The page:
R I Barrow, 18th Century
Perch Rock Fort and New Brighton Lighthouse the Wirral, Merseyside, Liverpool
Perch Rock Fort and New Brighton Lighthouse

signed " I R Barrow"

pencil and watercolour
42.16 x 66.04 cm. (16.3/4 x 26 in.)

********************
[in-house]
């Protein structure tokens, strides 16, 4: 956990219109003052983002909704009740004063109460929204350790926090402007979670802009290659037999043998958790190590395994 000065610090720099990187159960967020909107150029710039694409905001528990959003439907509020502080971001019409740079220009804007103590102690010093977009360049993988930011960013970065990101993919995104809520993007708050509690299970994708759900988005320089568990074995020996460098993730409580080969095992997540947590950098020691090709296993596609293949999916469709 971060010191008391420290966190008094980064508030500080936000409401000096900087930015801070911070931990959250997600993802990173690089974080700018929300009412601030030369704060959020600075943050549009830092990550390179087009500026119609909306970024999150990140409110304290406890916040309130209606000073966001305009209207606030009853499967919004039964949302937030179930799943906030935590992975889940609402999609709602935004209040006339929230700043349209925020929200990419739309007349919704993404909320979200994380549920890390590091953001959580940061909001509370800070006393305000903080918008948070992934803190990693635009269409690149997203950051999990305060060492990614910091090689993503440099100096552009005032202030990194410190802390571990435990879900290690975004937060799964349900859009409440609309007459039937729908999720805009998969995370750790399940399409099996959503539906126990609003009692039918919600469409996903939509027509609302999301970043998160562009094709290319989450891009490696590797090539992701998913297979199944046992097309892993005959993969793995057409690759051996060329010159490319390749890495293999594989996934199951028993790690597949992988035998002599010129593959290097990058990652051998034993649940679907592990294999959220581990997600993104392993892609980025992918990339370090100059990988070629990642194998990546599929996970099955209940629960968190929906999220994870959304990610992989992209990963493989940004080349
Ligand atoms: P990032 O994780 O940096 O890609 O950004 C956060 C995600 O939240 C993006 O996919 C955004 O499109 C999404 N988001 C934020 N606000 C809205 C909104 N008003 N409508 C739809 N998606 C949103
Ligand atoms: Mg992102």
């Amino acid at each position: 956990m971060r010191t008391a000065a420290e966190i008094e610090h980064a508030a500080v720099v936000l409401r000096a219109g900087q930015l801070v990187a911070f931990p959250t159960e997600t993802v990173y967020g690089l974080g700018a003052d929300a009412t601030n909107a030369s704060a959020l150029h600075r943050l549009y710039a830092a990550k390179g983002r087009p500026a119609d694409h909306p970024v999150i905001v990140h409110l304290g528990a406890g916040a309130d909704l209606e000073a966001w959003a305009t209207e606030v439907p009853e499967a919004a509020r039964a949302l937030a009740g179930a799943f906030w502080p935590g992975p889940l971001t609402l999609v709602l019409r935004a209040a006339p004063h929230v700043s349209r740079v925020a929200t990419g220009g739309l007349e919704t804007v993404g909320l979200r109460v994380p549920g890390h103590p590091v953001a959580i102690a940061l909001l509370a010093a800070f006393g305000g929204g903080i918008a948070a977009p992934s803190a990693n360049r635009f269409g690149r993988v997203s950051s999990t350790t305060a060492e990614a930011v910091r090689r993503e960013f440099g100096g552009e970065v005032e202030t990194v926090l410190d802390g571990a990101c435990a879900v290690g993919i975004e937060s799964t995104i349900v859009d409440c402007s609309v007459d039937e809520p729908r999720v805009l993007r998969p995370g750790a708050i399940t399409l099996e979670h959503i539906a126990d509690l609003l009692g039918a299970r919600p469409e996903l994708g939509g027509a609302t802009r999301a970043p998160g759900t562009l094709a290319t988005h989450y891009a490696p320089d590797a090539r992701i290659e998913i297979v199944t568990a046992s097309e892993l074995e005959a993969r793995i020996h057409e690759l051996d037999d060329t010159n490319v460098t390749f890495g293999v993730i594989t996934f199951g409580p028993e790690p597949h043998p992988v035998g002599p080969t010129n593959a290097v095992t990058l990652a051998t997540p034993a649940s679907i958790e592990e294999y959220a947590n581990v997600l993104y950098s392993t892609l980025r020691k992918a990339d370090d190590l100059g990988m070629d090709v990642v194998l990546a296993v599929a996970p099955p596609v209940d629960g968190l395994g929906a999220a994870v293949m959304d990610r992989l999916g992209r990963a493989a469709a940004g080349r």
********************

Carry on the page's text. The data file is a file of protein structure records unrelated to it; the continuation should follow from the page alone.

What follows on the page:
Fort Perch Rock is a coastal defence battery built between 1825 and 1829. It was built to protect the Port of Liverpool and as a fortified lighthouse to replace the old Perch Rock Light. It was originally built on an area known as Black Rock and was cut off at high tide, but now coastal reclamation has made it fully accessible. It is currently open as a museum. The Fort covers an area of about 4,000 square yards, with enough space for 100 men. It was built with red sandstone from the Runcorn quarries. The height of the walls ranges from 24 feet (7.3 m) to 32 feet (9.8 m), and the towers are 40 feet (12 m) high. The Fort originally had a drawbridge, and a Tuscan portal which bore the coat of arms and the words 'Fort Perch Rock'. At one point it was armed with 18 guns, of which 16 were 32-pounders, mounted on platforms. It was nicknamed the 'Little Gibraltar of the Mersey'. The foundation stone reads: This foundation stone of the Rock Perch Battery, projected by and under the direction of John Sikes Kitson, Esquire, Captain in the Royal Engineers, for the defence of the port was laid on 31st March 1826 by Peter Bourne, Esquire, Mayor of Liverpool in the 7th year of the reign of His Majesty George IV. His Grace, the Duke of Wellington , Master General of the Ordnance.The projected cost of the build was £27,583.0s.8d. Kitson ensured that this budget was not exceeded, finishing the fort for a total cost of £26,965.0s.8d. Perch Rock, New Brighton Lighthouse, sits next to the fort, it was originally, a wooden "Perch", hence its name. A large post held a light on top and was supported by a sort of tripod. It was erected on the Black Rock in 1683 by the Liverpool Corporation.When foreign ships, passed the old perch, they were charged sixpence for its respect and to keep it in repair. But it was often washed away and a boat had to be launched to recover it from Bootle Bay. In February 1821, the pilot boat "Liver" crashed into the perch and carried it away. It has been said that it was washed away in March 1824 and not recovered until the December.However the cost of replacing it all the time grew too expensive and it was decided to build a new one. The foundation stone of the new lighthouse was laid on 8th June 1827 by Thomas Littledale, Mayor of Liverpool. It was designed on the lines of Eddystone by Mr. Foster and built of marble rock from Anglesey by Tomkinson & Company. It rises 90 feet above the rocks and is considered to be a masterpiece of craftsmanship. The granite cost 1/6d a cubic foot.Each piece of stone is interlocked into the next. The whole stonework, when finished , was coated with what is known as "Puzzellani" a volcanic substance from Mount Etna which, with age, becomes rock hard. The first 45 feet is solid. A spiral staircase leads to where the keeper lived and then on to the lantern house. The revolving light was said to be the first in the country. It cost £27,500 to construct.Work was only possible at low tide and it was not completed until 1830. Its first light shone on the 1st March of that yea and consisted of two white flashes, followed by one red, with a range of 14 miles. The light was 77 feet above the half-tide level. It was eventually electrically connected to the mainland.The Lighthouse last shone its light on 1st October 1973 as it was no longer needed on account of the radar system operating in the River.